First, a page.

Complications from an automobile accident have prevented Judge Gibson from reviewing this opinion prior to its being filed. The opinion is consistent with Judge Gibson's vote at conference.


The HONORABLE MARY ANN L. MEDLER, United States Magistrate Judge for the Eastern District of Missouri, to whom the case was assigned with the consent of the parties. See 28 U.S.C. § 636(c); Fed. R. Civ. P. 73(b).


HBA's complaint asserted claims under § 43(a) and Missouri law. The district court determined that Missouri unfair competition law follows Lanham Act principles; L&L and HBA agree. However, as a body of federal unfair competition law develops under § 43(a), conflicts between that law and the laws of individual States will be inevitable in other cases. See, e.g., Genesee Brewing Co., Inc. v. Stroh Brewing Co., 124 F.3d 137, 149 (2d Cir. 1997) (New York common law claim requires showing of bad faith; § 43(a) claim does not ).


In 1999, Congress amended § 43(a) to expressly provide that a person suing for trade dress infringement "has the burden of proving that the matter sought to be protected is not functional." See Pub. Law 106-43 § 5, 113 Stat. 220, codified at 15 U.S.C. § 1125(a)(3).


The district court defined a "functional" design as one that "performs some function other than identifying the source of the goods," and a nonfunctional trade dress as "an arbitrary embellishment primarily adopted for purposes of identification and individuality and hence unrelated to basic consumer demands in connection with the product." This is too restrictive a view of trademark protection. Before a trademark or trade dress will be denied Lanham Act protection under the functionality doctrine, Qualitex requires a court to find that exclusive use of that feature would put competitors at a significant non-reputation-related disadvantage. While there is language supporting the district court's formulation in Aromatique, Inc. v. Gold Seal, Inc., 28 F.3d 863, 873 (8th Cir. 1994), and in Prufrock Ltd. v. Lasater, 781 F.2d 129, 133 (8th Cir. 1986), that language must be read in light of the Supreme Court's later discussion in Qualitex and the result it reached in Two Pesos.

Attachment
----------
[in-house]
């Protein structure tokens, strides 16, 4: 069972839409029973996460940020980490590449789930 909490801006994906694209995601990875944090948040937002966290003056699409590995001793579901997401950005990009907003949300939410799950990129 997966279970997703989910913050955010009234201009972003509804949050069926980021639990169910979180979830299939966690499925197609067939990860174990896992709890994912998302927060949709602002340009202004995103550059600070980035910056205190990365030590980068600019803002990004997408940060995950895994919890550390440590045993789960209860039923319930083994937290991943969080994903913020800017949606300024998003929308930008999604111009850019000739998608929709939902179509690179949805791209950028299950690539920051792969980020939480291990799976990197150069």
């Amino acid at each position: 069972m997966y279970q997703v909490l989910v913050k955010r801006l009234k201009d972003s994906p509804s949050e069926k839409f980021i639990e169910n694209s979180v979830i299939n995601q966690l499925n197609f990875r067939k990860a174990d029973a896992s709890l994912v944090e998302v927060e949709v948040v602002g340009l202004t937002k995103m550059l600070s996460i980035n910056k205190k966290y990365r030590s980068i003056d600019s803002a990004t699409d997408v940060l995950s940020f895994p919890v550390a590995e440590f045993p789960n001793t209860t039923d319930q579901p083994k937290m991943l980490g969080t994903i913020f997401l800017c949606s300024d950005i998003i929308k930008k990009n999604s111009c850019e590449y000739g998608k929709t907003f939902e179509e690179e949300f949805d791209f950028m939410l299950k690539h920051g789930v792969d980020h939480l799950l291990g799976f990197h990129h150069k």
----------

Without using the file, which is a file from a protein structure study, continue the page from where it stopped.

Secondary meaning is acquired when, in the minds of the public, the primary significance of a mark "is to identify the source of the product [or service] rather than the product itself." Inwood Labs., 456 U.S. at 851 n.11. In a different § 43(a) context, the Supreme Court recently noted the "relatively great consumer benefit in requiring a demonstration of secondary meaning." Wal-Mart Stores, Inc. v. Samara Bros., Inc., 120 S.Ct. 1339, 1346 (2000).


The trademark doctrines of functionality and genericness serve essentially the same purpose. See W.T. Rogers Co., 778 F.2d at 338-39.